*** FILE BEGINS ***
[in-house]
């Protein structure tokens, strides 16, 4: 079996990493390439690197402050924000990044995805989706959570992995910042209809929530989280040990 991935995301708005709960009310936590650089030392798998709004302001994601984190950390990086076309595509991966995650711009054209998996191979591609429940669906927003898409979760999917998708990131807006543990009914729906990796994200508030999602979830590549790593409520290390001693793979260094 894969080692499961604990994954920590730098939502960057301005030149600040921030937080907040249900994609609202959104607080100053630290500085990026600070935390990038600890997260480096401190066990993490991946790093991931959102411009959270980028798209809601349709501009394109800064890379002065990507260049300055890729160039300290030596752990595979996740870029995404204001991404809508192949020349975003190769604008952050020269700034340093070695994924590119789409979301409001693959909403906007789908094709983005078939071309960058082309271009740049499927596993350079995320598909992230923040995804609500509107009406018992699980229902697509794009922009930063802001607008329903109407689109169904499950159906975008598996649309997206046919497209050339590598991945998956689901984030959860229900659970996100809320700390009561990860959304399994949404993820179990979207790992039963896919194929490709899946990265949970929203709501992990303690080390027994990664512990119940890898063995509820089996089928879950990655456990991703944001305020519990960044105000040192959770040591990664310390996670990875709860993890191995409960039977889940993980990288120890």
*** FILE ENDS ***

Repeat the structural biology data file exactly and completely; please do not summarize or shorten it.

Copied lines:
[in-house]
């Protein structure tokens, strides 16, 4: 079996990493390439690197402050924000990044995805989706959570992995910042209809929530989280040990 991935995301708005709960009310936590650089030392798998709004302001994601984190950390990086076309595509991966995650711009054209998996191979591609429940669906927003898409979760999917998708990131807006543990009914729906990796994200508030999602979830590549790593409520290390001693793979260094 894969080692499961604990994954920590730098939502960057301005030149600040921030937080907040249900994609609202959104607080100053630290500085990026600070935390990038600890997260480096401190066990993490991946790093991931959102411009959270980028798209809601349709501009394109800064890379002065990507260049300055890729160039300290030596752990595979996740870029995404204001991404809508192949020349975003190769604008952050020269700034340093070695994924590119789409979301409001693959909403906007789908094709983005078939071309960058082309271009740049499927596993350079995320598909992230923040995804609500509107009406018992699980229902697509794009922009930063802001607008329903109407689109169904499950159906975008598996649309997206046919497209050339590598991945998956689901984030959860229900659970996100809320700390009561990860959304399994949404993820179990979207790992039963896919194929490709899946990265949970929203709501992990303690080390027994990664512990119940890898063995509820089996089928879950990655456990991703944001305020519990960044105000040192959770040591990664310390996670990875709860993890191995409960039977889940993980990288120890």